- The Washington Times - Monday, June 3, 2019

Not all of the Democrats who want to be president are racing to the left.

Several candidates in the lower tier of the crowded 2020 field have delivered reality checks to the party’s liberal wing in recent days, telling activists and leading presidential contenders to get over the “Medicare for All” obsession.

Rep. Seth Moulton, a veteran and a 2020 hopeful who has firsthand experience with Veterans Affairs clinics — a close approximation to total government-sponsored health care — warned that it’s not a cure-all, recounting veterans dying while stuck on waiting lists or committing suicide in VA waiting rooms because of lack of access to mental health professionals.

“So I don’t want that system for you,” Moulton, a combat veteran and congressman from Massachusetts, told attendees at a CNN town hall. “I want different systems to compete, just like they do with other things in America, to give you the best health care in the world because that’s what you deserve.”

Meanwhile another candidate, former Maryland Rep. John Delaney, drew boos when he told the California Democratic Party’s convention this weekend that Medicare for All was a political pipe dream.



Rep. Alexandria Ocasio-Cortez, a freshman who’s turned into a surprising king-maker among liberal activists, gave him a Twitter tongue-lashing, suggesting Mr. Delaney “sashay away” from the Democratic presidential race.

Mr. Delaney’s camp, though, said he wouldn’t be cowed.

“If Democrats are serious about beating the president at the ballot box, we need less political grandstanding and more truth-telling from the Bernie wing of the party,” said Delaney spokesman Michael Starr Hopkins. “2016 should have taught us that if we allow this primary to become a popularity contest on Twitter rather than a debate of ideas in the public square, the country will lose.”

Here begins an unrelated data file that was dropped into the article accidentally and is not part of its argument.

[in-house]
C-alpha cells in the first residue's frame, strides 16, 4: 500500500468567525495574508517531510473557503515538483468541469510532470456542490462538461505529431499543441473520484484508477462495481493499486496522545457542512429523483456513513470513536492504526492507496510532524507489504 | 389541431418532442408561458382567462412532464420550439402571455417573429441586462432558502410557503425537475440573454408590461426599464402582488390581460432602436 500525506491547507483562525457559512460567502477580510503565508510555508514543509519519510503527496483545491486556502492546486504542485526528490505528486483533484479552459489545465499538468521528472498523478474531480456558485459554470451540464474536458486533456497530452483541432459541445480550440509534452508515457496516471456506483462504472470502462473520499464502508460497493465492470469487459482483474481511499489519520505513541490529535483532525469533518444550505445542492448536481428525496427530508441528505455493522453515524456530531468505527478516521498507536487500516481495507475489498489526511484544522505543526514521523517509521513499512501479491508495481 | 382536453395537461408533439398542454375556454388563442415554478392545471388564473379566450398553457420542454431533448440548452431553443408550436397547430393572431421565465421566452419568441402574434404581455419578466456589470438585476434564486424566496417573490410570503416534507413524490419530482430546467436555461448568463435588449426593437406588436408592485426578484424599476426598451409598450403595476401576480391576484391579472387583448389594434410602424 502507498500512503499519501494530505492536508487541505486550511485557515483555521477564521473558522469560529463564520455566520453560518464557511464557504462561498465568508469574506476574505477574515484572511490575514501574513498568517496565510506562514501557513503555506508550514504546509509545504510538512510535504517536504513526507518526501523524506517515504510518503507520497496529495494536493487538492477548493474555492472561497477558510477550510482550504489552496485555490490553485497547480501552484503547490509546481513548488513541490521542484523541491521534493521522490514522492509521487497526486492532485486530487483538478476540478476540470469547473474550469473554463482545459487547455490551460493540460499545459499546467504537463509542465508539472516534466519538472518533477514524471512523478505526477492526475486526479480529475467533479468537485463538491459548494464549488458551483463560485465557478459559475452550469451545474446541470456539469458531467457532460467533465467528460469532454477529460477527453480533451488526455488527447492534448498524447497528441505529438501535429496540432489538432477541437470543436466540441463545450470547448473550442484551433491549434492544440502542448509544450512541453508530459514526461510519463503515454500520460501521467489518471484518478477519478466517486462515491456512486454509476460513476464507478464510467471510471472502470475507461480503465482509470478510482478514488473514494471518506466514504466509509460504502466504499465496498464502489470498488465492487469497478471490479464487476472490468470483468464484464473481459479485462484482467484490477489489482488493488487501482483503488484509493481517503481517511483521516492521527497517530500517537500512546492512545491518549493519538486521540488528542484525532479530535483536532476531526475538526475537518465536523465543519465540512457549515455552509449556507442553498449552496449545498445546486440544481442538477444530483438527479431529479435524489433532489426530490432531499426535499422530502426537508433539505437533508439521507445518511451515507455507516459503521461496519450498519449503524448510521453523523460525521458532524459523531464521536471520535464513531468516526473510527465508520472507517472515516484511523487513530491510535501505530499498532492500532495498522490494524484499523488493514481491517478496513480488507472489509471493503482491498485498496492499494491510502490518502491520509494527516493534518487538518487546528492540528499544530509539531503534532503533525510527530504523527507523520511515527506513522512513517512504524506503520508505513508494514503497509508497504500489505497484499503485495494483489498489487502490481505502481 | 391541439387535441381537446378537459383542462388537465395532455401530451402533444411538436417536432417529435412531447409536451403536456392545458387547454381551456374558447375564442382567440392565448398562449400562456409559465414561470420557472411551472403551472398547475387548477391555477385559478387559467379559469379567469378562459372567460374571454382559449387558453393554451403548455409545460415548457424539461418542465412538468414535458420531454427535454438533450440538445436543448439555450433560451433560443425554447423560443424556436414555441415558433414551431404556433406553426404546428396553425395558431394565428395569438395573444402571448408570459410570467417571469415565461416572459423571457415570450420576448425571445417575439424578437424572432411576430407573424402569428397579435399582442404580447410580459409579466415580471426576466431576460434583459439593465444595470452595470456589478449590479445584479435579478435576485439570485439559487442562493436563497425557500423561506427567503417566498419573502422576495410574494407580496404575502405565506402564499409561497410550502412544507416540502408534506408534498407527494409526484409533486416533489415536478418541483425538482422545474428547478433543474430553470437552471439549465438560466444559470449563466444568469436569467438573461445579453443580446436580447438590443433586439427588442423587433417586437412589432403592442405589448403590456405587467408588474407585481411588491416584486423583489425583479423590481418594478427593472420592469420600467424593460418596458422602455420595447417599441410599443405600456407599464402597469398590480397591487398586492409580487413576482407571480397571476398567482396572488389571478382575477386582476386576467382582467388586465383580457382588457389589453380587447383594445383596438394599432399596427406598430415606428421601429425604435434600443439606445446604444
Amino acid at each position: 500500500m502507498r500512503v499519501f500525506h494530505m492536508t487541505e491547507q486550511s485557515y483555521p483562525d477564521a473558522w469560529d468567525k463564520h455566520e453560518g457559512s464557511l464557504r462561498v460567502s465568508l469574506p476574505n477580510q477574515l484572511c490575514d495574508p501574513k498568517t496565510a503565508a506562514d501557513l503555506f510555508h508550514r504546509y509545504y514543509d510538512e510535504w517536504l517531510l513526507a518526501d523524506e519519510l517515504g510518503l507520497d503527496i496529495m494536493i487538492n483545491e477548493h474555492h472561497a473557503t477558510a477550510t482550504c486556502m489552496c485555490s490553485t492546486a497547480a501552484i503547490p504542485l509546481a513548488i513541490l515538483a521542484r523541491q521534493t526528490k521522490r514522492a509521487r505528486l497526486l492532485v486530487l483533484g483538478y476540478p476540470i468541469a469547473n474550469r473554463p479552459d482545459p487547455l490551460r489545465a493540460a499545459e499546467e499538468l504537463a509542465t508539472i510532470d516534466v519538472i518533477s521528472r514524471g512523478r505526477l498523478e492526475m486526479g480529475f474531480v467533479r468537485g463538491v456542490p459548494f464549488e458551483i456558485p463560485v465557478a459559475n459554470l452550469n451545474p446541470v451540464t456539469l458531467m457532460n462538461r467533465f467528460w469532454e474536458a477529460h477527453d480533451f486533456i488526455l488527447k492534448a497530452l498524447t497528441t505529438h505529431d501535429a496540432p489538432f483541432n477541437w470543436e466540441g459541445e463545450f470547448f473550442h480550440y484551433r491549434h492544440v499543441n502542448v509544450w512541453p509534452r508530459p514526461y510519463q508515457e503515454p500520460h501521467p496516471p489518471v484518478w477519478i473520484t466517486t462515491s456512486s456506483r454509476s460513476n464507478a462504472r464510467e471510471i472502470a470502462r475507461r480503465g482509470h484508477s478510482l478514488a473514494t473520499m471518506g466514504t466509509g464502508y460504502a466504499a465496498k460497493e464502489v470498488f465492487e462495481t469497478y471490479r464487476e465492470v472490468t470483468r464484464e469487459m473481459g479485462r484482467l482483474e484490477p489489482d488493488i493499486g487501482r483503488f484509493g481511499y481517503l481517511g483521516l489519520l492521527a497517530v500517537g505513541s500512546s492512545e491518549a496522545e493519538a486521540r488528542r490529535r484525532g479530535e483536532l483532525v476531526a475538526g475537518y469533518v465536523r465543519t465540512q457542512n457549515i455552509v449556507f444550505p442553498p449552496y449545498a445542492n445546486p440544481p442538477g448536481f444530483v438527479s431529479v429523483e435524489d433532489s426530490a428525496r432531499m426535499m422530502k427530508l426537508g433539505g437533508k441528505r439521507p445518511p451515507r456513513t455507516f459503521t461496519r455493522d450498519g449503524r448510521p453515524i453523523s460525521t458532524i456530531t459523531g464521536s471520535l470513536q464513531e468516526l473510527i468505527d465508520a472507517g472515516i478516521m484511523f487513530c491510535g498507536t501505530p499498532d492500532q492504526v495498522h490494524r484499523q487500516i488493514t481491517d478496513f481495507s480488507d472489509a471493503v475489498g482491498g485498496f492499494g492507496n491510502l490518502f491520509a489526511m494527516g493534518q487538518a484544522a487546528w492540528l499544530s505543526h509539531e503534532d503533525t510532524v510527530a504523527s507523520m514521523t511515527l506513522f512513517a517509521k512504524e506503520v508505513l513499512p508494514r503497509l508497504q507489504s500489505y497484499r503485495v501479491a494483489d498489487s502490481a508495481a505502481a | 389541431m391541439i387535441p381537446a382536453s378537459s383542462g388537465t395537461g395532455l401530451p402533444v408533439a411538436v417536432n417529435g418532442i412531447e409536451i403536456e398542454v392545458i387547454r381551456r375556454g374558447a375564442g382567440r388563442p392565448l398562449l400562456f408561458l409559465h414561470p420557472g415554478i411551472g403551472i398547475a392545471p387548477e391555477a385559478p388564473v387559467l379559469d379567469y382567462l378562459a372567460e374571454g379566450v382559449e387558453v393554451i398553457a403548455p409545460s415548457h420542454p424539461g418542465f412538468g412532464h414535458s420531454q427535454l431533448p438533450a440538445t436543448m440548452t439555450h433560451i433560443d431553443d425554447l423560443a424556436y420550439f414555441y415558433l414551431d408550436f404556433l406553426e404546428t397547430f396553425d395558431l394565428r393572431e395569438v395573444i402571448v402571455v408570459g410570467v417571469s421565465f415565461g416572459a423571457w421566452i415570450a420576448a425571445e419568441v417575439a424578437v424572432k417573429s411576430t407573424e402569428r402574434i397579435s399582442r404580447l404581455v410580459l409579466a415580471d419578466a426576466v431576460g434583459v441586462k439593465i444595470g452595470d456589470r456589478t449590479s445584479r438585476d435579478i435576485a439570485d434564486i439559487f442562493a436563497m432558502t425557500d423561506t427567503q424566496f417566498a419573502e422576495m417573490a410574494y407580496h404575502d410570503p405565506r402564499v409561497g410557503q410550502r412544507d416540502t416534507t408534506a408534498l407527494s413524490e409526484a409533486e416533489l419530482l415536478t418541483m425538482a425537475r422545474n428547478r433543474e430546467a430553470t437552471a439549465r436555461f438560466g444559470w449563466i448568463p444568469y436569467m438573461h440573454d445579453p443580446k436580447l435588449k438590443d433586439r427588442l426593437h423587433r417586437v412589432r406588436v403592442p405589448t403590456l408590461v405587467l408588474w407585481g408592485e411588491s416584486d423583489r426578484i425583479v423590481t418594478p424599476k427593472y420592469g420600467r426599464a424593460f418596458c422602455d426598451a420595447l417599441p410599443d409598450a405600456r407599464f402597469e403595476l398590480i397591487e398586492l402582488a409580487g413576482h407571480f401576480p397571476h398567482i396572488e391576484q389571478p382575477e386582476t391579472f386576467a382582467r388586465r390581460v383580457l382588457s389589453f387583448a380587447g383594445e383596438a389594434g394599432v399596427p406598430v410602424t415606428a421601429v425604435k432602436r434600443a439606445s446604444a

The clash underscores just how central Medicare for All has become to the 2020 race.

Sen. Bernard Sanders of Vermont has led the charge, pushing legislation to create a single-payer health-care system that would dramatically overhaul the existing system and virtually eliminate private health insurance.

Four other senators running for president — Cory Booker of New Jersey, Kirsten E. Gillibrand of New York, Kamala Harris of California and Elizabeth Warren of Massachusetts — have endorsed the Sanders plan, while Reps. Tulsi Gabbard of Hawaii and Tim Ryan of Ohio are backing the House version.

But polls have sent mixed signals on whether Medicare for All is a winning issue.

Former Vice President Joseph R. Biden, for instance, has held a double-digit lead in most national and early primary state surveys since entering the race in late April — though he’s making the case that the nation would be better off building off the success of the Affordable Care Act.

“We shouldn’t start over and we surely shouldn’t tear it down,” Mr. Biden said at his official kickoff rally. “To me, giving every American, every American the right to choose a public option like Medicare is the best way to get everybody covered, if they choose.”

A federal public option would aim to provide people who do not have job-based insurance with a government-backed plan that would compete on Obamacare’s marketplaces. Backers say it would offer cheaper coverage and could even drive down costs for private plans.

Sens. Amy Klobuchar of Minnesota and Michael Bennet of Colorado and Mr. Moulton have lined up behind a Medicare buy-in option, which advocates say would wreak less havoc on the current system, and has more bipartisan support.

Mr. Moulton said a buy-in option is not only a more realistic political goal, but it’s also a good test to see if the feds can deliver on the promise of government-sponsored health care.

“If at the end of the day, under my system, the same system that President Obama wanted, if the public option outcompetes the private options and that’s what we end up with, fine,” he said. “But let’s make it better along the way.”

Support for a public option stands at 77 percent, including 69 percent of Republicans, according to the Kaiser Family Foundation.

That compares to 56 percent of people who back the idea of Medicare for All — though the level of support plummets after people learn private health insurance would be abolished.

“The idea of having the option to join a public insurance program like Medicare sounds a whole lot better to people than being told you have to do it,” said Larry Levitt, senior vice president for health reform at Kaiser. “But, most people have not yet focused on the details of these proposals, so they’re not necessarily in a position to judge how they’d be affected.”

The debate is certain to rage on through the primary cycle because health care is a chief concern of primary voters.

A recent Monmouth University survey found it was the top issue for half of Democratic caucus goers in Iowa and that nearly half of them said it is “very important” the party nominates someone committed to Medicare for All.

• David Sherfinski contributed to this article.

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